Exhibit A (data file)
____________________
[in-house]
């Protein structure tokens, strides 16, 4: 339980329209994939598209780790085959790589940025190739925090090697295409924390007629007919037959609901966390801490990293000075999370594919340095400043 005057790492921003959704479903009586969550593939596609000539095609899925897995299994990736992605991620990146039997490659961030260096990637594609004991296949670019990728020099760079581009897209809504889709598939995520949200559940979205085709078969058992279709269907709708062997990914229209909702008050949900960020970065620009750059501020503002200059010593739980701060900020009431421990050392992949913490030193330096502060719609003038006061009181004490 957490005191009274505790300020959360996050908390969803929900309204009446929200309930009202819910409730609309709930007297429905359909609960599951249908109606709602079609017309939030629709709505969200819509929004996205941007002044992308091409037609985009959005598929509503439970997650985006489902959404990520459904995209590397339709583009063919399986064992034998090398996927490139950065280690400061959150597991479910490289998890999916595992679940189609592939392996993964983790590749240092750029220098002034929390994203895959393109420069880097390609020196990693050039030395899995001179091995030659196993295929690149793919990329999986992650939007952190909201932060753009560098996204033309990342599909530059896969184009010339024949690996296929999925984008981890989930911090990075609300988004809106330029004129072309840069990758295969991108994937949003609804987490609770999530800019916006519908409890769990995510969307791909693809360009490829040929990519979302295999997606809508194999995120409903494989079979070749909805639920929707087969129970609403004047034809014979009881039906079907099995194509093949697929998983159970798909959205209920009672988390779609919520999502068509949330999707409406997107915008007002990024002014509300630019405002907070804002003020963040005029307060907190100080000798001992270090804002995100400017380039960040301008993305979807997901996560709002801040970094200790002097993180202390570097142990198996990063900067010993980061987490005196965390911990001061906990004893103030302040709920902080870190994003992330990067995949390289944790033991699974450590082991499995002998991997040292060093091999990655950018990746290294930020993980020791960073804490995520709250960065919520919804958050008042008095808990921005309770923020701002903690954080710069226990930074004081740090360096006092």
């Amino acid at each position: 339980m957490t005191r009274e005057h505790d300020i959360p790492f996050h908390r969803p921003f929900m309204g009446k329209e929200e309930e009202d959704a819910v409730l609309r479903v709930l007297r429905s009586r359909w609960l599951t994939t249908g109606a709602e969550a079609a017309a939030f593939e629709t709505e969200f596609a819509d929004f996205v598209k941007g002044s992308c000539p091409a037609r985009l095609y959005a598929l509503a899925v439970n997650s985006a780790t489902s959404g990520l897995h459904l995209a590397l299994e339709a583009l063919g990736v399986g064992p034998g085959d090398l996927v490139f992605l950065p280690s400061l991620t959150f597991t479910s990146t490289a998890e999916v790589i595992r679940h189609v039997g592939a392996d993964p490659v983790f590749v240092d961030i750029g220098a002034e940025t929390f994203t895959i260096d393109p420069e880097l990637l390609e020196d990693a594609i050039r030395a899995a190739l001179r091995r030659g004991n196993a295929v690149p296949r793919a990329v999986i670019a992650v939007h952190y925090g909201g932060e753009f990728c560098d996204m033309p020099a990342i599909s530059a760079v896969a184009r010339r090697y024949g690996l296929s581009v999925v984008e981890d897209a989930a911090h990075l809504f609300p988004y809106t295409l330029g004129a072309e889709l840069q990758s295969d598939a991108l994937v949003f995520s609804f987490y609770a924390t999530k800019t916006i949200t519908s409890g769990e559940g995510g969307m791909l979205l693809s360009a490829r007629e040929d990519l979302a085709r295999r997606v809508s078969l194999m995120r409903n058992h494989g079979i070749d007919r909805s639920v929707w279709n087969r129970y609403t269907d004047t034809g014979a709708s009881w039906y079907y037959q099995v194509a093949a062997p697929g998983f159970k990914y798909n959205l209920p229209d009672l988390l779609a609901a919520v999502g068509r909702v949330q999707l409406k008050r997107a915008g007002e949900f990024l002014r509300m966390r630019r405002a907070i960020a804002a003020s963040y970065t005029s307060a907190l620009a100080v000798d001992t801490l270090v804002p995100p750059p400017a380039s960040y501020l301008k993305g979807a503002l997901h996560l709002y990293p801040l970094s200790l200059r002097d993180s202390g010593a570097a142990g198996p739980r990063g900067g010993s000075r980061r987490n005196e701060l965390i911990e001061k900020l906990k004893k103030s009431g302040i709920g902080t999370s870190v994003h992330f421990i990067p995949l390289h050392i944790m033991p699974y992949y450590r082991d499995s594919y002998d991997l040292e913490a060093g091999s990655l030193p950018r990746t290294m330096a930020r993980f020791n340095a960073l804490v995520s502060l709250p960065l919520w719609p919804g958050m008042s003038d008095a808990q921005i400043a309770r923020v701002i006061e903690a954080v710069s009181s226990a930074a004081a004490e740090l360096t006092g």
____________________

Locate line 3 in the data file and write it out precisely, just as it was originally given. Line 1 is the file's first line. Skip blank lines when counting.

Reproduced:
């Amino acid at each position: 339980m957490t005191r009274e005057h505790d300020i959360p790492f996050h908390r969803p921003f929900m309204g009446k329209e929200e309930e009202d959704a819910v409730l609309r479903v709930l007297r429905s009586r359909w609960l599951t994939t249908g109606a709602e969550a079609a017309a939030f593939e629709t709505e969200f596609a819509d929004f996205v598209k941007g002044s992308c000539p091409a037609r985009l095609y959005a598929l509503a899925v439970n997650s985006a780790t489902s959404g990520l897995h459904l995209a590397l299994e339709a583009l063919g990736v399986g064992p034998g085959d090398l996927v490139f992605l950065p280690s400061l991620t959150f597991t479910s990146t490289a998890e999916v790589i595992r679940h189609v039997g592939a392996d993964p490659v983790f590749v240092d961030i750029g220098a002034e940025t929390f994203t895959i260096d393109p420069e880097l990637l390609e020196d990693a594609i050039r030395a899995a190739l001179r091995r030659g004991n196993a295929v690149p296949r793919a990329v999986i670019a992650v939007h952190y925090g909201g932060e753009f990728c560098d996204m033309p020099a990342i599909s530059a760079v896969a184009r010339r090697y024949g690996l296929s581009v999925v984008e981890d897209a989930a911090h990075l809504f609300p988004y809106t295409l330029g004129a072309e889709l840069q990758s295969d598939a991108l994937v949003f995520s609804f987490y609770a924390t999530k800019t916006i949200t519908s409890g769990e559940g995510g969307m791909l979205l693809s360009a490829r007629e040929d990519l979302a085709r295999r997606v809508s078969l194999m995120r409903n058992h494989g079979i070749d007919r909805s639920v929707w279709n087969r129970y609403t269907d004047t034809g014979a709708s009881w039906y079907y037959q099995v194509a093949a062997p697929g998983f159970k990914y798909n959205l209920p229209d009672l988390l779609a609901a919520v999502g068509r909702v949330q999707l409406k008050r997107a915008g007002e949900f990024l002014r509300m966390r630019r405002a907070i960020a804002a003020s963040y970065t005029s307060a907190l620009a100080v000798d001992t801490l270090v804002p995100p750059p400017a380039s960040y501020l301008k993305g979807a503002l997901h996560l709002y990293p801040l970094s200790l200059r002097d993180s202390g010593a570097a142990g198996p739980r990063g900067g010993s000075r980061r987490n005196e701060l965390i911990e001061k900020l906990k004893k103030s009431g302040i709920g902080t999370s870190v994003h992330f421990i990067p995949l390289h050392i944790m033991p699974y992949y450590r082991d499995s594919y002998d991997l040292e913490a060093g091999s990655l030193p950018r990746t290294m330096a930020r993980f020791n340095a960073l804490v995520s502060l709250p960065l919520w719609p919804g958050m008042s003038d008095a808990q921005i400043a309770r923020v701002i006061e903690a954080v710069s009181s226990a930074a004081a004490e740090l360096t006092g």